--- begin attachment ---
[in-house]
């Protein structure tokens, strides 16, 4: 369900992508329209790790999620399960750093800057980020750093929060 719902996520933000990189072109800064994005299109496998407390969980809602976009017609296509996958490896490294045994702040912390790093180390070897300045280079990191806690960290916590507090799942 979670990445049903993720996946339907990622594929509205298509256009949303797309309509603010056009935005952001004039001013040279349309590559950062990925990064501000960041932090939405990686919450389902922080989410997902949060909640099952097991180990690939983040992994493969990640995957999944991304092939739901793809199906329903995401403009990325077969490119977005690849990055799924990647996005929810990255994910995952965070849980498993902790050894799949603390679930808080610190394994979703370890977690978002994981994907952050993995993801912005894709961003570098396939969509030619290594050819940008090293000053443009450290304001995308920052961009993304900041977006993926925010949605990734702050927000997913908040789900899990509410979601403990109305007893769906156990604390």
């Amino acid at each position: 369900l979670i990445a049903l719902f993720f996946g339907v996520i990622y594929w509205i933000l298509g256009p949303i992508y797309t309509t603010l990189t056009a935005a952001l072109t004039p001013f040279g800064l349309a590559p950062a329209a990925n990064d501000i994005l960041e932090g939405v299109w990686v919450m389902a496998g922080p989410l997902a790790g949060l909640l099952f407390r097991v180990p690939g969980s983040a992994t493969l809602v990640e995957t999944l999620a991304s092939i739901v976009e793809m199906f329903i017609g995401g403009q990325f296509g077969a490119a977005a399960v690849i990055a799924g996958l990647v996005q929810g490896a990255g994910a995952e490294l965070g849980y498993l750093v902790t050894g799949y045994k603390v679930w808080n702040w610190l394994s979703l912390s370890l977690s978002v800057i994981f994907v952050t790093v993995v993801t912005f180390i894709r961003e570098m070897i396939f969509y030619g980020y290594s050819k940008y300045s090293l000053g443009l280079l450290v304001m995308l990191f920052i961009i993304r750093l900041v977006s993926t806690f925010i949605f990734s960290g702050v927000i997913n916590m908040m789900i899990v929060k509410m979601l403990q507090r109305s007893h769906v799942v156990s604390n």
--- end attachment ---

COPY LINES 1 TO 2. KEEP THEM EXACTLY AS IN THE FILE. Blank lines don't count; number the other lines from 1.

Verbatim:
[in-house]
């Protein structure tokens, strides 16, 4: 369900992508329209790790999620399960750093800057980020750093929060 719902996520933000990189072109800064994005299109496998407390969980809602976009017609296509996958490896490294045994702040912390790093180390070897300045280079990191806690960290916590507090799942 979670990445049903993720996946339907990622594929509205298509256009949303797309309509603010056009935005952001004039001013040279349309590559950062990925990064501000960041932090939405990686919450389902922080989410997902949060909640099952097991180990690939983040992994493969990640995957999944991304092939739901793809199906329903995401403009990325077969490119977005690849990055799924990647996005929810990255994910995952965070849980498993902790050894799949603390679930808080610190394994979703370890977690978002994981994907952050993995993801912005894709961003570098396939969509030619290594050819940008090293000053443009450290304001995308920052961009993304900041977006993926925010949605990734702050927000997913908040789900899990509410979601403990109305007893769906156990604390």